Masjid Darul Makmur: A Day in The Mosque

As the train speeds across Yishun, one cannot help but be entranced by the architecture of the mosque, with a striking tower (better known as a minaret) that sets itself apart from the other buildings in the vicinity. For Masjid Darul Makmur, religion is only one part of its purpose, as there is a community within its walls.

Masjid Darul Makmur was established in Yishun in the 1980s. From the persistence of a group of about 102 Muslims in the area, a committee was established with other Muslims from neighbouring areas to support the building of the mosque that now overlooks Yishun Avenue 2. (Photo by NUR LIYANA BTE ROZAINI)

At approximately 1.30pm, the children of Masjid Darul Makmur are released from kindergarten class and head back home. The children are gathered in groups before bidding goodbye to their fellow peers. (PHOTO: DARIUS BOEY)

A child, who is enrolled in the mosque’s daycare centre, is still getting used to the shoelace-tying routine. He requires help from an adult in learning the process. (PHOTO: DARIUS BOEY)

As part of the mosque’s volunteer group, kindergarten helper Nooryana Safari helps out on weekdays at the mosque, with cleaning up after the kindergarten kids’ meals being the majority of her chores (PHOTO: LIYANA BTE ROZAINI)

The act of removing footwear before entering a mosque is generally to show respect, but the worry is not in the shoes themselves. To avoid staining holy grounds with ‘impurities’ it is practically easier to take them off than to wash them. Modern mosques also lay their floors with carpets, making it a messier affair to enter with shoes. (Photo by LAW ZHENG YUAN)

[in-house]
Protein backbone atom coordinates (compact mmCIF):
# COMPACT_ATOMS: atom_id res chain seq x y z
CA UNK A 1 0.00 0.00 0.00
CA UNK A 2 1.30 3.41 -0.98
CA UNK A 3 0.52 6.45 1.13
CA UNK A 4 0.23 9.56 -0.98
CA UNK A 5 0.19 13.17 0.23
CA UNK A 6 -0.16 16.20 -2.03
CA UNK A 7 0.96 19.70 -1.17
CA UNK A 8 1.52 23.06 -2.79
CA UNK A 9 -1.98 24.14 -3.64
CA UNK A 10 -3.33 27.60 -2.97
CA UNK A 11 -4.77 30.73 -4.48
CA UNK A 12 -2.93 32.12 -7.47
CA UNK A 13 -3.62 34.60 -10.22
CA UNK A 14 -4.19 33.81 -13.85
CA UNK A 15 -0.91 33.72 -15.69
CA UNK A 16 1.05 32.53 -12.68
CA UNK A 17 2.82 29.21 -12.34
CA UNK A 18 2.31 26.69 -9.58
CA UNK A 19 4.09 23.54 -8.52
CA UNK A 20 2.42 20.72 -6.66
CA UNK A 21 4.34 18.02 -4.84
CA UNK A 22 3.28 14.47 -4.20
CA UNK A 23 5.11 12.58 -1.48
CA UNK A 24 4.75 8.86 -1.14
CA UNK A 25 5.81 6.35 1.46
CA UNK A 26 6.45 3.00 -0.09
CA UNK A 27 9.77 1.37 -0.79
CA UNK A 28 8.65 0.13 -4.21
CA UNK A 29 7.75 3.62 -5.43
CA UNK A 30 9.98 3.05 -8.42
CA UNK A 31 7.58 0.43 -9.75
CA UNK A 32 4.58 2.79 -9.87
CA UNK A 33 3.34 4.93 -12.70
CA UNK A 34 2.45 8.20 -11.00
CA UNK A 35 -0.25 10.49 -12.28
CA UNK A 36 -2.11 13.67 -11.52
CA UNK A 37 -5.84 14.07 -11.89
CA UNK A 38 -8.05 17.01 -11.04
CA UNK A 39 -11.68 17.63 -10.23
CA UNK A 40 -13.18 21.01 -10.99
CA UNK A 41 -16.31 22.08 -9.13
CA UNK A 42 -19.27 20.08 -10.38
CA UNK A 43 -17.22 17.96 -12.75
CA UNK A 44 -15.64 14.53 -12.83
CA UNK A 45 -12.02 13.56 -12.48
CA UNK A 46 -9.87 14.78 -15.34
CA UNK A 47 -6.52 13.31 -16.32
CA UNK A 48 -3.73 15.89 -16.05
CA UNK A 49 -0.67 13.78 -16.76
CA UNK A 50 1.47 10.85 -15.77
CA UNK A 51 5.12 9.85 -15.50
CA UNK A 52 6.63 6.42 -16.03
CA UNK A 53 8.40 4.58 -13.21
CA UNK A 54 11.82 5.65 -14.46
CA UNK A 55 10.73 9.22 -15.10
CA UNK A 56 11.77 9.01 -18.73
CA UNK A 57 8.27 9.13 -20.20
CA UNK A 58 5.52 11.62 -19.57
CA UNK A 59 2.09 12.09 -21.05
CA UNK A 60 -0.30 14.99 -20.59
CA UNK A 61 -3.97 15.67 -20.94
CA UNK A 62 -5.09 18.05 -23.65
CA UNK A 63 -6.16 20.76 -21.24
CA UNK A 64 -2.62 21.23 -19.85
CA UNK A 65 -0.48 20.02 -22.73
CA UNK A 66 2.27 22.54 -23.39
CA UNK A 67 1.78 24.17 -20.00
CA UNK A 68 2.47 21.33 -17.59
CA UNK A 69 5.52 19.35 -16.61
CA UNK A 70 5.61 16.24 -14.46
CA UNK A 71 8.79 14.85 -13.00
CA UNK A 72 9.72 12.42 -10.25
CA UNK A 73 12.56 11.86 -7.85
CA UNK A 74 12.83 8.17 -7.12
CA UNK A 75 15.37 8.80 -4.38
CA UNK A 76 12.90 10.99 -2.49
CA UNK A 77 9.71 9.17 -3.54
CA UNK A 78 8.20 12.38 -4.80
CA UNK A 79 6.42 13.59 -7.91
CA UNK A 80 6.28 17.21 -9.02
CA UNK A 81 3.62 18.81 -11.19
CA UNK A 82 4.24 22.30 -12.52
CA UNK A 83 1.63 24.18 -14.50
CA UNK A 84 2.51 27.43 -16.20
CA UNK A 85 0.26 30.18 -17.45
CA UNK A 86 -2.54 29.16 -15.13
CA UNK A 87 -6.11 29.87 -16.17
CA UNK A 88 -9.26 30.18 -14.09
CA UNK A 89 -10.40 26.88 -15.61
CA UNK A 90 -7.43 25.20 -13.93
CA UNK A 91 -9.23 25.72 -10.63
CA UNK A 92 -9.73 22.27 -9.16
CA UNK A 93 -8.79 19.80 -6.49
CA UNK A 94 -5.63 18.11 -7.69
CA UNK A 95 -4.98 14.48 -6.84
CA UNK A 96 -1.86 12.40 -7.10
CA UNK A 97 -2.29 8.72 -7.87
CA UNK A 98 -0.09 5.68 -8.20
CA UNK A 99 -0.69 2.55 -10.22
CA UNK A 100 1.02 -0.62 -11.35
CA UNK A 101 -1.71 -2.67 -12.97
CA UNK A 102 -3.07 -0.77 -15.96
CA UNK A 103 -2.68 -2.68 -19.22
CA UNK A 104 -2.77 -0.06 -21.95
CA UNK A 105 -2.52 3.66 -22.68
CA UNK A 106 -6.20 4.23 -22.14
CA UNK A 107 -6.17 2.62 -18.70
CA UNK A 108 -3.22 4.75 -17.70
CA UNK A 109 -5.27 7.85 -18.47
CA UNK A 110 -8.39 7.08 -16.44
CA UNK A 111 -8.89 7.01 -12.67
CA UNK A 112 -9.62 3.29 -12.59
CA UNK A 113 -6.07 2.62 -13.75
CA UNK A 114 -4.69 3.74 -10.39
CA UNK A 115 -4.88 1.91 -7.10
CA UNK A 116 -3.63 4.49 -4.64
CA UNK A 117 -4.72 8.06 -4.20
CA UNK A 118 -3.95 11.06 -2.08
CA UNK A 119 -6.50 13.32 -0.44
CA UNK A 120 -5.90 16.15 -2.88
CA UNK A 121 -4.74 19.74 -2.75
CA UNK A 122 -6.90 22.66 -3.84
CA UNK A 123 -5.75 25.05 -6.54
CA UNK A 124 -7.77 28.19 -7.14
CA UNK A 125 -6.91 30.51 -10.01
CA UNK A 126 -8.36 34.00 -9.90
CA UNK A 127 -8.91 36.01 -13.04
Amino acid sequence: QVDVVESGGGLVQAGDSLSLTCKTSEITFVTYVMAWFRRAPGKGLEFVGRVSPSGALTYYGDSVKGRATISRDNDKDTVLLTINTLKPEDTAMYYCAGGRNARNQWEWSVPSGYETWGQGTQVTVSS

As the caretakers of the mosque, Abdullah and Ismail work together to carry the big empty pot that they had just cleaned into the storage area. The pot is usually used during the month of Ramadan for porridge making but it makes an appearance a few months early for spring cleaning. (Photo by NUR SYAFIQAH BINTE MUSA)

Before entering the prayer room for his prayers, Muslims like Mr Wan Firdaus are required to perform “wudhu” or ablution; the act of washing one’s self and ensuring that they are clean.  (PHOTO: DARIUS BOEY)

As the students head for home after their afternoon religious class, Nur Fatilah cleans up and maintains a conducive learning environment for upcoming classes. She is a teacher’s aide and conducts religious class in the afternoon for students ranging from ages 12 to 19. (Photo by NUR SYAFIQAH BINTE MUSA)